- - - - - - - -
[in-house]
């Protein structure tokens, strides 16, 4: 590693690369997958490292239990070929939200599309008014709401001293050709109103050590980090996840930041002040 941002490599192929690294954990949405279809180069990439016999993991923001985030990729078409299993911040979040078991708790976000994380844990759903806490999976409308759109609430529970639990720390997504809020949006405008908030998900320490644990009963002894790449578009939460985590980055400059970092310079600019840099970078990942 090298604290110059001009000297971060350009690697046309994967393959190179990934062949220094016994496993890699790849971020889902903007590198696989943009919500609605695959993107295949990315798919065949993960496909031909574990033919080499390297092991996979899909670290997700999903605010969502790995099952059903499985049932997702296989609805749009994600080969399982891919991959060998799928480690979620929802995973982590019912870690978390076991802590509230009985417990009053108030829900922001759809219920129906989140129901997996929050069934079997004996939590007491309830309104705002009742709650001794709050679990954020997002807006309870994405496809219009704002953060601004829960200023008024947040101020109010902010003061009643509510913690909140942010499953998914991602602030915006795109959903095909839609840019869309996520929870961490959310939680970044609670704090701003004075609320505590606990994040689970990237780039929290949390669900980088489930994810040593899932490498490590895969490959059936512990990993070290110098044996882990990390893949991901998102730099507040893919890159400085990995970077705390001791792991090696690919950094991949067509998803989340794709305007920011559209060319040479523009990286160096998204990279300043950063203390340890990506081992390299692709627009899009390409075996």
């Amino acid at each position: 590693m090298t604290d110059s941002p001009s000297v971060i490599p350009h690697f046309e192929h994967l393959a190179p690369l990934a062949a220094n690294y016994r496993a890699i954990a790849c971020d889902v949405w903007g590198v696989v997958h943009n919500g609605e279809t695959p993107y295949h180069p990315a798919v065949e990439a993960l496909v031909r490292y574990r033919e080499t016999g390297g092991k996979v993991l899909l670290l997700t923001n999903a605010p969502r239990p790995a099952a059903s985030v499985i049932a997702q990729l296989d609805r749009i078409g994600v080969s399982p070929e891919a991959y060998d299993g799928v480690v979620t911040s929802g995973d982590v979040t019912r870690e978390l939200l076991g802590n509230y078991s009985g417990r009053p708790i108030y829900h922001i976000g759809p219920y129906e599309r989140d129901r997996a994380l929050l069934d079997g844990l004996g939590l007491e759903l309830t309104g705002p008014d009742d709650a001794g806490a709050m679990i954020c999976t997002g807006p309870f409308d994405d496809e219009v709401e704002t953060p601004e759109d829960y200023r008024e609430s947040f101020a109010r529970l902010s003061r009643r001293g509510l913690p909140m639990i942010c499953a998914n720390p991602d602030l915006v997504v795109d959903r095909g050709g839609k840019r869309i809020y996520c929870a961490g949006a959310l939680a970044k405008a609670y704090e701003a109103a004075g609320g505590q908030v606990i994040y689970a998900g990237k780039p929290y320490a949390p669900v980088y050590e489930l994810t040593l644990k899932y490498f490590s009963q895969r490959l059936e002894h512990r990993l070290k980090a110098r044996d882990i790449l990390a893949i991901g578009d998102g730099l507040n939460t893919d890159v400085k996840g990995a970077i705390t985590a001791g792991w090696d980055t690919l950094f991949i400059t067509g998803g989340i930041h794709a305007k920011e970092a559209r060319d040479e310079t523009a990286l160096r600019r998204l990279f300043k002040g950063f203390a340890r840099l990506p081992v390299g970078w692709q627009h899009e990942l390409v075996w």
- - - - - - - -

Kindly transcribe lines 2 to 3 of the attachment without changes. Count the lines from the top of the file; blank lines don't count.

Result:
């Protein structure tokens, strides 16, 4: 590693690369997958490292239990070929939200599309008014709401001293050709109103050590980090996840930041002040 941002490599192929690294954990949405279809180069990439016999993991923001985030990729078409299993911040979040078991708790976000994380844990759903806490999976409308759109609430529970639990720390997504809020949006405008908030998900320490644990009963002894790449578009939460985590980055400059970092310079600019840099970078990942 090298604290110059001009000297971060350009690697046309994967393959190179990934062949220094016994496993890699790849971020889902903007590198696989943009919500609605695959993107295949990315798919065949993960496909031909574990033919080499390297092991996979899909670290997700999903605010969502790995099952059903499985049932997702296989609805749009994600080969399982891919991959060998799928480690979620929802995973982590019912870690978390076991802590509230009985417990009053108030829900922001759809219920129906989140129901997996929050069934079997004996939590007491309830309104705002009742709650001794709050679990954020997002807006309870994405496809219009704002953060601004829960200023008024947040101020109010902010003061009643509510913690909140942010499953998914991602602030915006795109959903095909839609840019869309996520929870961490959310939680970044609670704090701003004075609320505590606990994040689970990237780039929290949390669900980088489930994810040593899932490498490590895969490959059936512990990993070290110098044996882990990390893949991901998102730099507040893919890159400085990995970077705390001791792991090696690919950094991949067509998803989340794709305007920011559209060319040479523009990286160096998204990279300043950063203390340890990506081992390299692709627009899009390409075996």
């Amino acid at each position: 590693m090298t604290d110059s941002p001009s000297v971060i490599p350009h690697f046309e192929h994967l393959a190179p690369l990934a062949a220094n690294y016994r496993a890699i954990a790849c971020d889902v949405w903007g590198v696989v997958h943009n919500g609605e279809t695959p993107y295949h180069p990315a798919v065949e990439a993960l496909v031909r490292y574990r033919e080499t016999g390297g092991k996979v993991l899909l670290l997700t923001n999903a605010p969502r239990p790995a099952a059903s985030v499985i049932a997702q990729l296989d609805r749009i078409g994600v080969s399982p070929e891919a991959y060998d299993g799928v480690v979620t911040s929802g995973d982590v979040t019912r870690e978390l939200l076991g802590n509230y078991s009985g417990r009053p708790i108030y829900h922001i976000g759809p219920y129906e599309r989140d129901r997996a994380l929050l069934d079997g844990l004996g939590l007491e759903l309830t309104g705002p008014d009742d709650a001794g806490a709050m679990i954020c999976t997002g807006p309870f409308d994405d496809e219009v709401e704002t953060p601004e759109d829960y200023r008024e609430s947040f101020a109010r529970l902010s003061r009643r001293g509510l913690p909140m639990i942010c499953a998914n720390p991602d602030l915006v997504v795109d959903r095909g050709g839609k840019r869309i809020y996520c929870a961490g949006a959310l939680a970044k405008a609670y704090e701003a109103a004075g609320g505590q908030v606990i994040y689970a998900g990237k780039p929290y320490a949390p669900v980088y050590e489930l994810t040593l644990k899932y490498f490590s009963q895969r490959l059936e002894h512990r990993l070290k980090a110098r044996d882990i790449l990390a893949i991901g578009d998102g730099l507040n939460t893919d890159v400085k996840g990995a970077i705390t985590a001791g792991w090696d980055t690919l950094f991949i400059t067509g998803g989340i930041h794709a305007k920011e970092a559209r060319d040479e310079t523009a990286l160096r600019r998204l990279f300043k002040g950063f203390a340890r840099l990506p081992v390299g970078w692709q627009h899009e990942l390409v075996w």